Less: Redeemable noncontrolling
interests net loss                        (1 )                                (4 )                                     3
Net income attributable to the
parent company                    $       17                          $       71                          $          (54 )




Sales - The following table shows changes in our sales by geographic region.



             Three Months Ended
                  March 31,                                                     Amount of Change Due To
                                          Increase/                                     Acquisitions
             2022           2021          (Decrease)        Currency
Effects           (Divestitures)         Organic Change
North
America   $    1,165      $   1,095     $           70     $                -       $                  1     $             69
Europe           801            732                 69                    (52 )                                           121
South
America          172            120                 52                      5                                              47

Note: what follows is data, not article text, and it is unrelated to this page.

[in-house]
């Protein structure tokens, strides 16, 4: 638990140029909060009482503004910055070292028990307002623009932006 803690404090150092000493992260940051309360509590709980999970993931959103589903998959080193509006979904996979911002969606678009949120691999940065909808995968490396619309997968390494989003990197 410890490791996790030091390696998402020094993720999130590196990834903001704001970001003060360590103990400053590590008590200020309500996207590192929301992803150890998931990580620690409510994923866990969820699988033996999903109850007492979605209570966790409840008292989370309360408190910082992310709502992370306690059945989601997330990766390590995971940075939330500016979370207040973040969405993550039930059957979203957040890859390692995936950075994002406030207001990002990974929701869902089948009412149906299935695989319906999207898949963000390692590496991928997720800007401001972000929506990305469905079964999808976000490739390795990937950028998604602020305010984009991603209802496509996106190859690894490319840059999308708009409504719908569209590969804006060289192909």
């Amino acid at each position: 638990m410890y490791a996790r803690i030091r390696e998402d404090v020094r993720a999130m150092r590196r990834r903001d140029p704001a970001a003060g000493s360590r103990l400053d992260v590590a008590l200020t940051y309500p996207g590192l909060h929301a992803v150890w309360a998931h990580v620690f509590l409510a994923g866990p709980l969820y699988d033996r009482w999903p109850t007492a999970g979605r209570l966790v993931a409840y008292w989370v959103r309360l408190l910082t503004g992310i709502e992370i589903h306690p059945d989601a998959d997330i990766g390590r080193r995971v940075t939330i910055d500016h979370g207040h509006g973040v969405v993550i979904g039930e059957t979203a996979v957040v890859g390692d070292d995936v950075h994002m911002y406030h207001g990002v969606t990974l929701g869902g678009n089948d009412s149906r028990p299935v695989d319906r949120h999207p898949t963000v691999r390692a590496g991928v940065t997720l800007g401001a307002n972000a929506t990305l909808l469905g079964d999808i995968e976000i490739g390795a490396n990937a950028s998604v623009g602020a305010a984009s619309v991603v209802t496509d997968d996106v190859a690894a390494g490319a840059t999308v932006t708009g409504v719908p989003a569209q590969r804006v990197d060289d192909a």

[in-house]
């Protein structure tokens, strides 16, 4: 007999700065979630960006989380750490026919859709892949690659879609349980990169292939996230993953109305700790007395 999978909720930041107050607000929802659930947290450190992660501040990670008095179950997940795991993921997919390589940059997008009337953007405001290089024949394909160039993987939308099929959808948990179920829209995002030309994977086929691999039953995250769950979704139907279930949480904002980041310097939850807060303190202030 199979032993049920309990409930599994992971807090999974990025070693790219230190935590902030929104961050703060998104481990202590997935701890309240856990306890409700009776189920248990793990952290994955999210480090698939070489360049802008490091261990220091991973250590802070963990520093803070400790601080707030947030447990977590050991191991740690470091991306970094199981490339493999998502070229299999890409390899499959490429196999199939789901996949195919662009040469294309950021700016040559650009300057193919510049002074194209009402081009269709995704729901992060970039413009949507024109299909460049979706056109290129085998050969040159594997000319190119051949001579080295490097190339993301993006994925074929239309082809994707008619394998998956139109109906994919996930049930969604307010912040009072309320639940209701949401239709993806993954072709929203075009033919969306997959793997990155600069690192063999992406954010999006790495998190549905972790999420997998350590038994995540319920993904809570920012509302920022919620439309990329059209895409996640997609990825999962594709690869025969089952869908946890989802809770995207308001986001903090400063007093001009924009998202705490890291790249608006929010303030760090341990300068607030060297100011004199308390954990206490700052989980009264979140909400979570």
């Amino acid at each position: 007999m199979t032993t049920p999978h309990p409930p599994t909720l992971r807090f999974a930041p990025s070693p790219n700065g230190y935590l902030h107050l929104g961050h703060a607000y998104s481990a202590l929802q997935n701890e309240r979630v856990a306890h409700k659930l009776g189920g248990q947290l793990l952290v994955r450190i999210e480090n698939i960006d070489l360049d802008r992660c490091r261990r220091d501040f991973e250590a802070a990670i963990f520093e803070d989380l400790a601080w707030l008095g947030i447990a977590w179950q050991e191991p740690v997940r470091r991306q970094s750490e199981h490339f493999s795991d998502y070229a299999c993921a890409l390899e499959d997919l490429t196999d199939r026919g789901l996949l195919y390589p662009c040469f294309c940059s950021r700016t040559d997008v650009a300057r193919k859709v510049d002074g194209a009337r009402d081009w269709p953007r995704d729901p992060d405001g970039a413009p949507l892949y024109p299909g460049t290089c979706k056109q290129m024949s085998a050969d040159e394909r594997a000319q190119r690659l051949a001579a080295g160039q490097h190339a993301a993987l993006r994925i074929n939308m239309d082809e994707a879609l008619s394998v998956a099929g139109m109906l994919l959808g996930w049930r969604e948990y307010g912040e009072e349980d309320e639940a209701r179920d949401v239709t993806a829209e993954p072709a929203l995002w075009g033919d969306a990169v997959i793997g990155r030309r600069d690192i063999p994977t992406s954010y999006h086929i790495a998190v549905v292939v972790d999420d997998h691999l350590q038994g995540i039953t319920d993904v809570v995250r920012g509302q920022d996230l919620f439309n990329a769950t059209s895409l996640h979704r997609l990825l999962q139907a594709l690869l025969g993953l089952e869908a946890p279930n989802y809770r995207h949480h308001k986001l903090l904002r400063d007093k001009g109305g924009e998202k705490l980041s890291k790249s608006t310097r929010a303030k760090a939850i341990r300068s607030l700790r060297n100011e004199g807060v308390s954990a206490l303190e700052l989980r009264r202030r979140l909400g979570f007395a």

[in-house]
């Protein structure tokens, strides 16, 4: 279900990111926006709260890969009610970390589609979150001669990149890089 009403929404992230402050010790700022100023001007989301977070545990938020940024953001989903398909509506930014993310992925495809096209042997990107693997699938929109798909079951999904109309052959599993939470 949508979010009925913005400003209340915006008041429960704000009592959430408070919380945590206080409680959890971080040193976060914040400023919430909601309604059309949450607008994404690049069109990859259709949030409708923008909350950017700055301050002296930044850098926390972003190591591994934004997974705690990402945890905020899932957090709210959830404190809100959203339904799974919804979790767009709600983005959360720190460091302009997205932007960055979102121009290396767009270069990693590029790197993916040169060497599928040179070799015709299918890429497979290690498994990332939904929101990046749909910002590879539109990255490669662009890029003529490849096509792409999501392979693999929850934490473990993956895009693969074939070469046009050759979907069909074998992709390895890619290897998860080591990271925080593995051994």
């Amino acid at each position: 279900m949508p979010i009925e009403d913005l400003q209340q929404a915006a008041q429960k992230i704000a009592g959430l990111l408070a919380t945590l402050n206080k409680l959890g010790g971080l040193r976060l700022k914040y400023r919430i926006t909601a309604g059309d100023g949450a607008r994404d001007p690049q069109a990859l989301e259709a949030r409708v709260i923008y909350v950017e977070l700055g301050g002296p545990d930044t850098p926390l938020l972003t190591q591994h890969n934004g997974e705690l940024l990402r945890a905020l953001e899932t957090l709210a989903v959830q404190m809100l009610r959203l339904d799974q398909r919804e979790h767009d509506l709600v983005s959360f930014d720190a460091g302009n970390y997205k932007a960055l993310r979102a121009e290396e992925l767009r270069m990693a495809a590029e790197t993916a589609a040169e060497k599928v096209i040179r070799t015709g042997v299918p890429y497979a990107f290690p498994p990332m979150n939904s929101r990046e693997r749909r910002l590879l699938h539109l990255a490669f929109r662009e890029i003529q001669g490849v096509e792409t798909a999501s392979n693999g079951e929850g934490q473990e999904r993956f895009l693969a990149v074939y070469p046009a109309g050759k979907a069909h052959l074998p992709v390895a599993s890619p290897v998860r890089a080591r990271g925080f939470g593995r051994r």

Asia
Pacific          342            316                 26                     (8 )                       (4 )                 38
Total     $    2,480      $   2,263     $          217     $              (55 )     $                 (3 )   $            275




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Sales in 2022 were $217 higher than in 2021. Weaker international currencies
decreased sales by $55, principally due to a weaker euro, Thai baht and Indian
rupee, partially offset by a stronger Brazilian real and Chinese renminbi. The
organic sales increase of $275, or 12%, resulted from improved
heavy-vehicle market demand and the conversion of sales backlog. Pricing actions
and recoveries, including material commodity price and inflationary
cost adjustments, increased sales by $160.



The North America organic sales increase of 6% was driven principally by